Debbie in a Jungle Village

This post is adapted from a letter Debbie sent to some relatives. The photo shows Debbie’s shower specially-made shower stall.

Debbie's Jungle shower stallLiving in the village was hard but worth it. I had to wash clothes by hand and put them on the line to dry. I had to cook three meals a day over an open fire. I had to prepare my food using a small knife because my waspapa, our guardian for four weeks, didn’t want me to cut my fingers off with the chef knife.

We were expected to wash down in the river. They had rigged up a bamboo pipe for the water to flow so that they could stand under it and wash. The water was very cold and refreshing. We were challenged to tell stories so that our Melanesian Pidgin would get better. We spent most of the day with someone from our wasfamili, or host family, that included waspapa, wasmama, Taytus, Fili, Arno, and Domdom. The grandmother, called “Lapun Mama,” or Old Mama, sat with us.

Our day looked something like this:


Wake, due to wasmama getting the boys ready for school.


Breakfast of homemade granola, oatmeal, or eggs


Boil our water for the day, to make sure it is safe for us to drink.


Make tortillas and soak rice for lunch.


Wash dishes with soap and rinse with bleach.


Begin to visit with wasfamili, do schoolwork, or wash laundry.


Hang up washed laundry.


Prep fresh veggies for lunch, cook rice, and eat lunch.


Wash lunch dishes.


Visit again with wasfamili, make bilums (string bags) from string, and sit.


Start prep work for dinner.


Cook and eat dinner.


Wash dishes in the dark.


Visit with wasfamili again.

fine. Once in a while we would go for a walk to the next village. One time, I walked an hour and a half up the mountain to visit two other villages.

Steve got to go on some adventures after the first couple of weeks. He went to a waterfall and I eventually got to go see it, too, with the family. Steve could swim in the pool at the bottom of the waterfall, and this made him happy. He got to go and cut down some trees to help get the land ready for a garden.

I was a little bit spoiled by the fact that waspapa made me a small room outside the house to shower in. They collected rain water in barrels, and as long as those barrels had water, I could use my little shower room. It really wasn’t that private so I wore my swimsuit to shower.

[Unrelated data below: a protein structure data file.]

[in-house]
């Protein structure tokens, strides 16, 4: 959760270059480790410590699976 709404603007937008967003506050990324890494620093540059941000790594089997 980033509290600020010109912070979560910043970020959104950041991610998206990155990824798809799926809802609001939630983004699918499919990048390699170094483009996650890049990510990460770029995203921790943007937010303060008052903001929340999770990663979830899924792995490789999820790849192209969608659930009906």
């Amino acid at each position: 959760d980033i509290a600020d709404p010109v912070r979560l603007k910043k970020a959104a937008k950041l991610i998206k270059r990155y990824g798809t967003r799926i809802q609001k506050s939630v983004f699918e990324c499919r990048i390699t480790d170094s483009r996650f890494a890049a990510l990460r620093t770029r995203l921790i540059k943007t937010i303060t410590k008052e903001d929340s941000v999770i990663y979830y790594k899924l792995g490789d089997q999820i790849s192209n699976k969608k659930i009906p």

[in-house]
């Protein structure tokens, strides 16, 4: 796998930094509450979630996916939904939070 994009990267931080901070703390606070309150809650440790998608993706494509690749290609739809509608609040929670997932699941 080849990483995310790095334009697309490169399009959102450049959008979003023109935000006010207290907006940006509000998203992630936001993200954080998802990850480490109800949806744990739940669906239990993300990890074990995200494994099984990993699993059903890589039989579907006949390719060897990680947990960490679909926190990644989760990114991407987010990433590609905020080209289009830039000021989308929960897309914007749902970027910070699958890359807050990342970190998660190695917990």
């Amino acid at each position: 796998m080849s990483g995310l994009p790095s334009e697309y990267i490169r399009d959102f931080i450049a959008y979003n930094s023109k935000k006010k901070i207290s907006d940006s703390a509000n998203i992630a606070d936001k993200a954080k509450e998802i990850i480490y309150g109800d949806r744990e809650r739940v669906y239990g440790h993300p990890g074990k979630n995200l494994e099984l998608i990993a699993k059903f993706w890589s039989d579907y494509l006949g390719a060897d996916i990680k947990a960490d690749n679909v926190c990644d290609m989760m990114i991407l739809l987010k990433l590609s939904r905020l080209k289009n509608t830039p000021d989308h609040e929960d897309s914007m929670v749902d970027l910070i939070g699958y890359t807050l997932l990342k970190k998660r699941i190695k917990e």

We got to go and see a “Bride Price” ceremony. The man who is going to marry the lady has to pay for his bride with pigs. This one had six pigs. One of the pigs was traipela, or very big.

God showed me some areas that He needed to heal. I am not going to write about those here except to tell you that I learned to trust God and a man who I didn’t know very well. I worked on my attitude towards some of the hard issues. I was reading the book called “Jesus Today” by Sarah Young. I started at the beginning and all ten of the devotions were very significant for that day. The devotions have verses attached to her writings. One day, I got a text from one of my new friends here encouraging me with one of the verses that I had already read for that day. I believe this book was significant in helping me enjoy our time in the village. I can share more if you want to know more.

A couple of things that I really missed during our four weeks in the village: tap water, flushing toilets, fans, friends, and most of all, my boys. I couldn’t call them and that was very hard on me.

I am going to end here because this is getting long and I want you to read it.

Thanks for the prayers; they carried me through.

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2 Responses

  1. Dad Miller says:

    Hi Debbie! It is good to begin hearing your experiences. We’ve gotten a little thru Isaac, and that was very welcomed.

    You and Steve are continually in our prayers, as is Isaac.

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